Partnerships? Who me? Yes, you. They can be very profitable!
Partnerships can be a very lucrative decision for real estate investors. A partnership's definition is “a legal relation existing between two or more persons contractually associated as joint principals in a business ” – in real estate, partnerships can be used for many applications. If you have time, knowledge or money, then you are a perfect candidate to partner with someone with different qualifications. Say you have money, but don't have the time or knowledge – there are many investors who have time and knowledge, but don't have or they are out of MONEY! If you have them all, money, time and knowledge, then you don't need to partner, but most of us don't have them all, therefore, other solutions can give us more flexibility for buying properties. Partnerships are just one solution to this problem.
Let's talk about how a partnership can work in lease options. Say I find a good home that would sell for a good profit on an option, but the seller can't sell to me on an option. They must have their cash out of the home, therefore, you have to pay cash or get a mortgage to make it work for the seller. If you don't have cash and can't get it, why not partner with someone who has the cash? Isn't half of a good profit better than zero? And on the other hand, that someone with money, may not have the time to find or manage a property, but they would like to get in on real estate investing. In this case the person with the money would be responsible for paying cash for the home (with a reasonable interest rate on that money) or acquiring a mortgage for the home. The partnership pays the mortgage payments with the rent received from the home. When the tenant/buyer exercises their option – all profits are split or rolled back into the company for more deals. Partnerships are flexible and can be worked any way both partners want.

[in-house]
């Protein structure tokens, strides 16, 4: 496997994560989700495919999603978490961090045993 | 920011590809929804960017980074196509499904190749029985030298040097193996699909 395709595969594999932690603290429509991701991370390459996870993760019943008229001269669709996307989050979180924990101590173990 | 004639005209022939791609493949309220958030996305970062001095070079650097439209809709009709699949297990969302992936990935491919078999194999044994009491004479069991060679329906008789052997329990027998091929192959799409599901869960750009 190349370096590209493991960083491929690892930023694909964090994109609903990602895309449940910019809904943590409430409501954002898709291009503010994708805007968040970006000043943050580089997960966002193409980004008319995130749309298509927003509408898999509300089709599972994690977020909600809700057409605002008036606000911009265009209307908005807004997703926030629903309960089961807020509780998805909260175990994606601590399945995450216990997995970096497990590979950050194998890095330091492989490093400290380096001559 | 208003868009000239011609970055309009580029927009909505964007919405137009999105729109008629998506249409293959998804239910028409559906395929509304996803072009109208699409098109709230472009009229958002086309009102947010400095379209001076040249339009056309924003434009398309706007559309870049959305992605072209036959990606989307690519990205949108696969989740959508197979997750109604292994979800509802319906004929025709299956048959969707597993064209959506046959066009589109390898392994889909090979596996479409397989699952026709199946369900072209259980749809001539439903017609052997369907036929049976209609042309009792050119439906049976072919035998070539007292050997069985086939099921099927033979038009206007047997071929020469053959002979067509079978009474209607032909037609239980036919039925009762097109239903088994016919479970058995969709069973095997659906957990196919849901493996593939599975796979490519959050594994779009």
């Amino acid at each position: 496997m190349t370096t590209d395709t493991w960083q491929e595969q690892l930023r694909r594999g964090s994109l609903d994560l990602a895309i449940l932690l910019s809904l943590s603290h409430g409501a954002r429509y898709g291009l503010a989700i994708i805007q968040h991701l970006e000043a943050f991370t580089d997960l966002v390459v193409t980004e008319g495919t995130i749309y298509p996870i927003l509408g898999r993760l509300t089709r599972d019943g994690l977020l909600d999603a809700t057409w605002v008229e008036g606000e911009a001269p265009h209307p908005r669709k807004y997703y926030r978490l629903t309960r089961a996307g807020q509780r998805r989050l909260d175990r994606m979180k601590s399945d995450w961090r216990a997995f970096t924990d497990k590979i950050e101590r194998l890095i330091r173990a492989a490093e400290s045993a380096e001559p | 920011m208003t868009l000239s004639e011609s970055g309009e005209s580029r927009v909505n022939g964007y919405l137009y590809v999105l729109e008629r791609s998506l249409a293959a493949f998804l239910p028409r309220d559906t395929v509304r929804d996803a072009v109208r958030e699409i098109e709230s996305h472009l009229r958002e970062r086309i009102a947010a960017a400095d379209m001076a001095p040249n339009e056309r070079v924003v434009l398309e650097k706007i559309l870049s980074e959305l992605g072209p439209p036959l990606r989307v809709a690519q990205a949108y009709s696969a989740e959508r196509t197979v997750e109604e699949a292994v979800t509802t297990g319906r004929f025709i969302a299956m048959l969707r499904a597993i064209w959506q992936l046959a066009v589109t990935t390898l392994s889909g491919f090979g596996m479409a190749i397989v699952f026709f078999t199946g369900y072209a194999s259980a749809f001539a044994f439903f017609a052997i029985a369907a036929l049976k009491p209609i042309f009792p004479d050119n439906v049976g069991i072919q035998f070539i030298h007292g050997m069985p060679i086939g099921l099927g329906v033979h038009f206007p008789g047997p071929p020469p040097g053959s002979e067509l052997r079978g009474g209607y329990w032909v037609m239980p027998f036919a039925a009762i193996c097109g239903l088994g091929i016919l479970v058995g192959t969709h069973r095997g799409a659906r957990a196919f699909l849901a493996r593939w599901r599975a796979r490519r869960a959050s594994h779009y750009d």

Picking a partner is important. Many good friendships end over business, so be careful who you partner with. A good friend is not worth losing over any amount of money. If you are the money person, you want to pick someone that is aggressive, detailed on record keeping, honest, fair, trustworthy and experienced. If you are the manager of the property you want a partner who has money to work with, is honest, fair, easy-going and most of all – hands off. They must trust you to do your part of the partnership.
Create a legal partnership agreement. All details of how the partnership will work, should be worked out, documented and signed prior to any business transactions being started. Go through your plans together. What do you want the partnership to do? What happens when things don't go well? Go through worse case scenarios and make sure that all of your solutions are worked out before they happen. What happens if the well goes out and it will cost $3500 to fix it? What happens when the tenant doesn't pay the rent and knows the system and gets the judge to extend their time before eviction – and then damages the home severely? What happens when you have to go to court? Who will represent you? Etc. I use LLCs- Limited Liability Company's for my partnerships. Having an attorney draft the operating agreement is a very good idea. Both my partner and I review them. When we get all of the changes or corrections made. We both sign 2 copies. One copy goes to me and one to my partner. Talk to an attorney before you start a partnership. Poor communication and lack of documented procedures is the number one reason why partnerships have misunderstandings. Misunderstandings cause hurt, fear, and disappointments, all of which bring partnerships to ruin.
I currently have 6 partners that either do the money end of the partnership or they ‘bird-dog' for me. Bird Dog partners are ones that find the properties and many times manage them also. Many successful investors have partnerships with multiple people. Partnerships create synergy. With Synergy you can do more than you could by yourself. Here's an example: by myself I might only be able to purchase 4 homes this year. With a partner, I might be able to purchase 10 homes – more than double what I can do myself – therefore, synergy – doing more than twice as much together as you could do alone. So, why not partner?